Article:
Unlike Abu Aardvark who I'm sure has been continuing to follow the post-Fernandez direction of USG efforts in the Arab media and will probably write extensively on it, my attention is never as sustained. So this is just a brief snippet. Was watching just a brief few minutes of Jazeera's 7iwaar Maftuu7 (Open Dialogue) program tonight and they had another State Department Arabic speaker on with Ghassan Bin Jidu and a panel of maybe a dozen or dozen and a half what seemed like mostly journalists from around the Arab world. Few points:
- State Department guy I think was named Michael Balty (I'm trying to transliterate into English from the Arabic transliteration of the English, so I'm sure at least the last name is off). His Arabic was about the same quality as Fernandez' in my opinion, for better or for worse. See the prior post on Fernandez and the excellent comments from readers afterwards for more discussion of that.
- Unless I've missed recent appearances by Fernandez (which is certainly possible), I presume this means that at the least the heat in the kitchen at State was too hot to put him right back on the air. At the worst he may be done. I imagine by 2-3 months from now we'll know if they ever intend to put him back on the air or not.
- However, beyond linguistics and politics one thing hasn't changed: it's a complete dialogue of the deaf. The US diplomat spends all his time explaining inexplicable policies. Arab questioners and audiences spend all their times pointing out how hypocritical US policies are, but never really getting the true dynamics behind US policies. I'm with the Arab questioners in that US policies are indefensible, but I'm also with the US diplomats in saying that Arab questioners rarely understand what really drives those policies.
- There is a bottom line though: my (remarkably useful I've found over time) rule of thumb is that in imbalanced power relationships, it is the far more powerful party that generally carries the greater weight of responsibility. In this case, that means the US. US politicians and diplomats may be correct in saying that Arabs don't get US policy, but that's because the policy is rubbish, the diplomats of course are in no position to admit that, so it's hardly any surprise that Arabs never get what's really up as they're too busy trying to wipe the sand out of their eyes (which comes both from the sand that the US politicians and local Arab allies try to throw in Arab publics' faces and the sand thrown up from US and Israeli bomb craters). Of course, power balances operate on many levels and this is a very high (albeit important) macro level. US policy bad does not mean Saddam the dictator was good, Saddam the dictator being bad doesn't mean Mahdi death squads are good, Palestinian resistance to occupation doesn't mean suicide bombers are good, etc, etc, etc. It's complicated.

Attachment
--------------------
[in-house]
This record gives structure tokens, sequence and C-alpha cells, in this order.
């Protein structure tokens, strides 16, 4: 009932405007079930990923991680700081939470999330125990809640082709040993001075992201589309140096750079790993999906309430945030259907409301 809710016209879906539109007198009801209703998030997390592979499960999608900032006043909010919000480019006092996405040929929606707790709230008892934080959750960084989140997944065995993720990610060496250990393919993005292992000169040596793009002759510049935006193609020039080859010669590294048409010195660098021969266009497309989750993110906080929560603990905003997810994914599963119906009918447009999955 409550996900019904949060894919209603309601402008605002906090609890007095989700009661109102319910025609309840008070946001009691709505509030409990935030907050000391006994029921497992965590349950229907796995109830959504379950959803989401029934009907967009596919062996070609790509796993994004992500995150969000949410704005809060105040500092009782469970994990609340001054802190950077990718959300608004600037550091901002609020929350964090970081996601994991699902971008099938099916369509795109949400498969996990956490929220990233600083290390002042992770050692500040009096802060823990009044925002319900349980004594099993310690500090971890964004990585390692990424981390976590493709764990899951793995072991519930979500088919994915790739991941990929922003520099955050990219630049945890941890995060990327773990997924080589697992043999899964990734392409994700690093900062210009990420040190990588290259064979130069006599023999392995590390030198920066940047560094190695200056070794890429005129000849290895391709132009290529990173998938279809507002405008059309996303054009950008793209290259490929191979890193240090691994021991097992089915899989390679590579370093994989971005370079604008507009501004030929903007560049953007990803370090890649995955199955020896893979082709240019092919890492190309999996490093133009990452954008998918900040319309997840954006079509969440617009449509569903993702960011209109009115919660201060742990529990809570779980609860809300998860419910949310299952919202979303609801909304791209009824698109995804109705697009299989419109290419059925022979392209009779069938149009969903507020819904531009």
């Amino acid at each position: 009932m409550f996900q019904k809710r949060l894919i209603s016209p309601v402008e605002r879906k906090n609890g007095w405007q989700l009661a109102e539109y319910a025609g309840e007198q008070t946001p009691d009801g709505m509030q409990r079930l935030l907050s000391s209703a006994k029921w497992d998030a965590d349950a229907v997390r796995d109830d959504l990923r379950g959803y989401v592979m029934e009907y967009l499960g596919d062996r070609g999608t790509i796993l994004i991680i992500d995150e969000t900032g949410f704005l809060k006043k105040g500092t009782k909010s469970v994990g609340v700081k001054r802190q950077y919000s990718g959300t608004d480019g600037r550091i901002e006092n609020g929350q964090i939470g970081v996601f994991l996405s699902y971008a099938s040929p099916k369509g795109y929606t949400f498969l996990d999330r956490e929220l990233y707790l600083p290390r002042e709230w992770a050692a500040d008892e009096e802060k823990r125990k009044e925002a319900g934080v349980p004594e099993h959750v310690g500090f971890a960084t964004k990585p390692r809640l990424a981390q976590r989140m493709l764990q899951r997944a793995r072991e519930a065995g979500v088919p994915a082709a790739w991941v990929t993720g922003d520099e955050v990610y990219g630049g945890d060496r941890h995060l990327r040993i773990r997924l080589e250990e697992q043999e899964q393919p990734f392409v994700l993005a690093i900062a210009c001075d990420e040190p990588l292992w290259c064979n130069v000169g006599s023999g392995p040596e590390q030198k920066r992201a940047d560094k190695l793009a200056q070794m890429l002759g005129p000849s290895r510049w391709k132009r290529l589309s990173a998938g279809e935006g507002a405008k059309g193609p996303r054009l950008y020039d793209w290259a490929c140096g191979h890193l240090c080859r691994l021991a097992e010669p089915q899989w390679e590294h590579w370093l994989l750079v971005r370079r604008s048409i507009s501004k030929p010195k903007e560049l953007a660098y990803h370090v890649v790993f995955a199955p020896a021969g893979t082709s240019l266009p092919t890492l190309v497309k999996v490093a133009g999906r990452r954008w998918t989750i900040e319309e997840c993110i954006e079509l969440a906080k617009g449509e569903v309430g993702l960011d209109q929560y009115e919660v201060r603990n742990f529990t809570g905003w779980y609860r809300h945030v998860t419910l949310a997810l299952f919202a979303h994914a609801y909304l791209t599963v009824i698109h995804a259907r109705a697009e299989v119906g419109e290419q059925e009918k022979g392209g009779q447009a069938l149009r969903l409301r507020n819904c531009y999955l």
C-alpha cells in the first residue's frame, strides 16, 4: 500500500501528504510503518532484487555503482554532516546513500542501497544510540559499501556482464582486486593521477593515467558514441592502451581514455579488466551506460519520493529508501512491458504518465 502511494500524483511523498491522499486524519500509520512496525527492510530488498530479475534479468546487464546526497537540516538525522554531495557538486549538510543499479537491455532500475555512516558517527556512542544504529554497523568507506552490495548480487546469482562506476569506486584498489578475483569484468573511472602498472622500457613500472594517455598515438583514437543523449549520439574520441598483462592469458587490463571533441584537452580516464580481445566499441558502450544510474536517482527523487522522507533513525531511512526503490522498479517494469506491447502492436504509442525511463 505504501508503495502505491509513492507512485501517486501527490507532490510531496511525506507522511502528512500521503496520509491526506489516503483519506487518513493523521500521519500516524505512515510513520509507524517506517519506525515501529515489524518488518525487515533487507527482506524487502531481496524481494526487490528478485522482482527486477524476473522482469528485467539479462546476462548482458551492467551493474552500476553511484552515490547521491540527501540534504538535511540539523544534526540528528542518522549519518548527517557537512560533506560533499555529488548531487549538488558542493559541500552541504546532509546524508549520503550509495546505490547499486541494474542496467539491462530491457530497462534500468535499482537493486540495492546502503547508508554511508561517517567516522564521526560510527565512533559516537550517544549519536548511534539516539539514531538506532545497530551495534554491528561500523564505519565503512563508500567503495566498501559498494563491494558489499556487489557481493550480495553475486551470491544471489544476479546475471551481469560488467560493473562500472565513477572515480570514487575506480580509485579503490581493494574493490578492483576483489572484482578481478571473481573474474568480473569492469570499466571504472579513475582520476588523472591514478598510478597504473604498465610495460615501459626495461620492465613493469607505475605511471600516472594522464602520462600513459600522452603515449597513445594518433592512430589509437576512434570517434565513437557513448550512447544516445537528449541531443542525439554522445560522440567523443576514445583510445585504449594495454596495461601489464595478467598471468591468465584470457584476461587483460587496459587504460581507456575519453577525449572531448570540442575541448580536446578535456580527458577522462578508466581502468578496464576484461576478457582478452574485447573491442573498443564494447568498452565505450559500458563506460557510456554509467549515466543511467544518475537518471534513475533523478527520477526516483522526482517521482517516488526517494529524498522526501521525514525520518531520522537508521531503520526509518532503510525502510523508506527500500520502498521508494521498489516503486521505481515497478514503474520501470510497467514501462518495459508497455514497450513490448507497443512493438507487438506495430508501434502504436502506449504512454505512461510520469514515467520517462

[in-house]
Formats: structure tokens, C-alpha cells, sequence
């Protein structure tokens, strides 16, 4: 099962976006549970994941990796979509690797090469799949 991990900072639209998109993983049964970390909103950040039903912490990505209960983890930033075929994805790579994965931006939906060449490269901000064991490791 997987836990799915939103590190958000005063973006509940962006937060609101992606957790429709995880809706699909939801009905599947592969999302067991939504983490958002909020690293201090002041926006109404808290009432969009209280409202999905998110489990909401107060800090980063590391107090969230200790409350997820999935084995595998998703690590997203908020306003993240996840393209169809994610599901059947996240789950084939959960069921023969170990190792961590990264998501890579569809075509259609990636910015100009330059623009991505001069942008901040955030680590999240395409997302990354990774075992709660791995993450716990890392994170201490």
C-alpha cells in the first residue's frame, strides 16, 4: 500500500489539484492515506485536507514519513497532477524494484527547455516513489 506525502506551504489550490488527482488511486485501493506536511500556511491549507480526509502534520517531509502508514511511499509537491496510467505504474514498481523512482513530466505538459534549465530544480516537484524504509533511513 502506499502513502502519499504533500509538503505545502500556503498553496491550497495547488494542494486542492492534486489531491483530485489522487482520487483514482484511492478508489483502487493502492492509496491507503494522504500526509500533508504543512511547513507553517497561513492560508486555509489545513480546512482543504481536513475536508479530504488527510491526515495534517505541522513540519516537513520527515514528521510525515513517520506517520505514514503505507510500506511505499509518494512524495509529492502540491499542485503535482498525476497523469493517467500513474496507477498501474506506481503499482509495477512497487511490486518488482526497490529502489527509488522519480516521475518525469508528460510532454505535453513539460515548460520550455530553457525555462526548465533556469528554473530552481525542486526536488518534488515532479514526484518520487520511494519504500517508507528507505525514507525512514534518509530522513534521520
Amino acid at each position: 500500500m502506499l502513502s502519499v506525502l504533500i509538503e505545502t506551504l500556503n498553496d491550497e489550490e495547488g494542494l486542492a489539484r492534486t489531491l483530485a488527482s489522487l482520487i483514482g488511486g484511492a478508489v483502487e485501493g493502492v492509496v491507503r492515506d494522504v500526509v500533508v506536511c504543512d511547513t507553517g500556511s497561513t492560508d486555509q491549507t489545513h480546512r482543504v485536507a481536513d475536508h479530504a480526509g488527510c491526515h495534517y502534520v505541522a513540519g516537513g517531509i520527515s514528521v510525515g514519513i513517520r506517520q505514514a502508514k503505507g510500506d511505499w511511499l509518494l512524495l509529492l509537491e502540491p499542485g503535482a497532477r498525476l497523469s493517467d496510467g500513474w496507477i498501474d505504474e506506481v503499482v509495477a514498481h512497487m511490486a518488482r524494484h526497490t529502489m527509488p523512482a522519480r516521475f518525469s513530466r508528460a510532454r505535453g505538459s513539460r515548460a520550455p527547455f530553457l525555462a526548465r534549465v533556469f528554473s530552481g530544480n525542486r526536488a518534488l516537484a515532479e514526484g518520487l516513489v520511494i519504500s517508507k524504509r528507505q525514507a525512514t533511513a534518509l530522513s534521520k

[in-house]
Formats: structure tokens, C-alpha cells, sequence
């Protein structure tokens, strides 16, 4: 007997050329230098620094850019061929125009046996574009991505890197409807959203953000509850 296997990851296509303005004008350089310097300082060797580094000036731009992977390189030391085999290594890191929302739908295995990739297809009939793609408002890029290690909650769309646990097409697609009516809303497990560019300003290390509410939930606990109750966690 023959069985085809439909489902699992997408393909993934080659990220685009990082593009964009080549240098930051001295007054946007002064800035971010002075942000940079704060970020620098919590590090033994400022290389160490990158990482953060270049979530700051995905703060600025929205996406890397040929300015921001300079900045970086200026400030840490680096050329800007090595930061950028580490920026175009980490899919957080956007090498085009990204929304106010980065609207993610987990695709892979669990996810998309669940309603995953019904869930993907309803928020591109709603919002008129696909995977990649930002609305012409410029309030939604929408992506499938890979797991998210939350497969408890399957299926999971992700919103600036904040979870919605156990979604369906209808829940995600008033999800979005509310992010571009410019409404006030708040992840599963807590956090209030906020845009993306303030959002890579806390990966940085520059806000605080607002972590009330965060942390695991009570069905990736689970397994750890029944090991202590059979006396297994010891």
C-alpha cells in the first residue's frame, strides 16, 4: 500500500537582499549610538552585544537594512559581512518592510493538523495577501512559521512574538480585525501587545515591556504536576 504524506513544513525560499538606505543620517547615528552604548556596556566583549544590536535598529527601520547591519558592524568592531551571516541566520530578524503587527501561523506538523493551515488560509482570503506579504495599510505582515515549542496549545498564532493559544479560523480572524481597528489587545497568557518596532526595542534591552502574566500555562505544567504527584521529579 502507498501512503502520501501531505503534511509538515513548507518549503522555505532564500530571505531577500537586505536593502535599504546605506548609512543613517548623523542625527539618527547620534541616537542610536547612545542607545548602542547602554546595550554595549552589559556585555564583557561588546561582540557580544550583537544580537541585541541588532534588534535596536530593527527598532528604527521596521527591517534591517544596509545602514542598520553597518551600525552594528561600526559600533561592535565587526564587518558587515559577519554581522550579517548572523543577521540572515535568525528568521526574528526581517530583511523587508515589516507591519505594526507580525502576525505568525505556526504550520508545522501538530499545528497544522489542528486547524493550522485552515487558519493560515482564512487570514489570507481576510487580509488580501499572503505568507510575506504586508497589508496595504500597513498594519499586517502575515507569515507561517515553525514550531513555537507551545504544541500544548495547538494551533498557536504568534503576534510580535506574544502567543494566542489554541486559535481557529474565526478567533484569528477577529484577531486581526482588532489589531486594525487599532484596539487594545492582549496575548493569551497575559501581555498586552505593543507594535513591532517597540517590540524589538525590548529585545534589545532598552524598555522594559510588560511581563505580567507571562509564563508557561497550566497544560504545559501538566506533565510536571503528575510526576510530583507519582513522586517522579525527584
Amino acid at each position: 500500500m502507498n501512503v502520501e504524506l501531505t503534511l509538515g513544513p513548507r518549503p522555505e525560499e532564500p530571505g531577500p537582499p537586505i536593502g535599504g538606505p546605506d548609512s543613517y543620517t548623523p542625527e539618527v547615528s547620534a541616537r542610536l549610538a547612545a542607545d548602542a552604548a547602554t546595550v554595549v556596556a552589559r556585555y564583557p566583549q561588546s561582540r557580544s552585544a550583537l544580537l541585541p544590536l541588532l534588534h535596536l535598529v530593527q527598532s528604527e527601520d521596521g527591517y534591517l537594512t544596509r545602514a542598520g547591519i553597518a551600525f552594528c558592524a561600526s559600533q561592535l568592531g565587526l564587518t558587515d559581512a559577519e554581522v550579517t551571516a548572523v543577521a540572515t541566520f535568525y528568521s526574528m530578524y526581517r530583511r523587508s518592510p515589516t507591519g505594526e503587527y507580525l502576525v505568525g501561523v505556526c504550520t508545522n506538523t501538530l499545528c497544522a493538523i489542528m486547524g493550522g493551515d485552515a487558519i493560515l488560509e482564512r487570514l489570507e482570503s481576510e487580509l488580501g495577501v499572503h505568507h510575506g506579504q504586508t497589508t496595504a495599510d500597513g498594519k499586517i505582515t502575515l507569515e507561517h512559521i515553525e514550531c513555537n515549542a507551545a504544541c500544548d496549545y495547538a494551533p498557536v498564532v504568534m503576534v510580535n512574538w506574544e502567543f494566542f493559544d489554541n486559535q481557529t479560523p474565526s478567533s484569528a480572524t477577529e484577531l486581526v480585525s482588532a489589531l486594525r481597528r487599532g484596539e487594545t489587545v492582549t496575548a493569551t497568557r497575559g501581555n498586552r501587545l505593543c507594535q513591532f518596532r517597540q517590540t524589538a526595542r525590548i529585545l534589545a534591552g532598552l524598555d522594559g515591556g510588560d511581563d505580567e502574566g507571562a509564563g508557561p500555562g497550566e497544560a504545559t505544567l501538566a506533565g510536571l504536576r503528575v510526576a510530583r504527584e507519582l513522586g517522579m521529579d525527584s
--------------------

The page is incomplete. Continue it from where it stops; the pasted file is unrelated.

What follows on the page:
- I speak in very broad terms of "Arabs" and Arab publics not getting US foreign policy drivers, but of course that is overly broad and some folks do get it. Probably the best quip from the show I saw was from a Tunisian journalist who turned to the State guy and said (trying to remember right here and translate) "it's clear the State Department has learned Arabic, but it's also clear they still don't understand Arabic". Brilliant. In other words, you can speak the words and throw the same old rubbish at us in Arabic as in English now, but you still don't have any idea what we're talking about. And that to me is a big part of what this is all about: even if there are some excellent Arabists scattered here and there in the USG, some of whom are even being put to good use, the real decision makers in Washington don't have a freaking clue (and don't care enough to learn) what's really on the mind of Arab publics and the context they live in. They want to tell Arabs what they want, couching it in terms of "universal" values without understanding that those values - while shared - look very different and can come in very different priority orders to people who have experienced a very different history and current reality. And that's the heart of the problem again: US decision makers don't want to understand how it looks from the other side of the fence, and they can't be bothered to do so, not even after 9/11 should have woken them up to the necessity of doing so. Far more important to win the next election by acting tough overseas (no matter the consequences to innocent folks abroad) than actually make good foreign policy.
My rantings for tonight.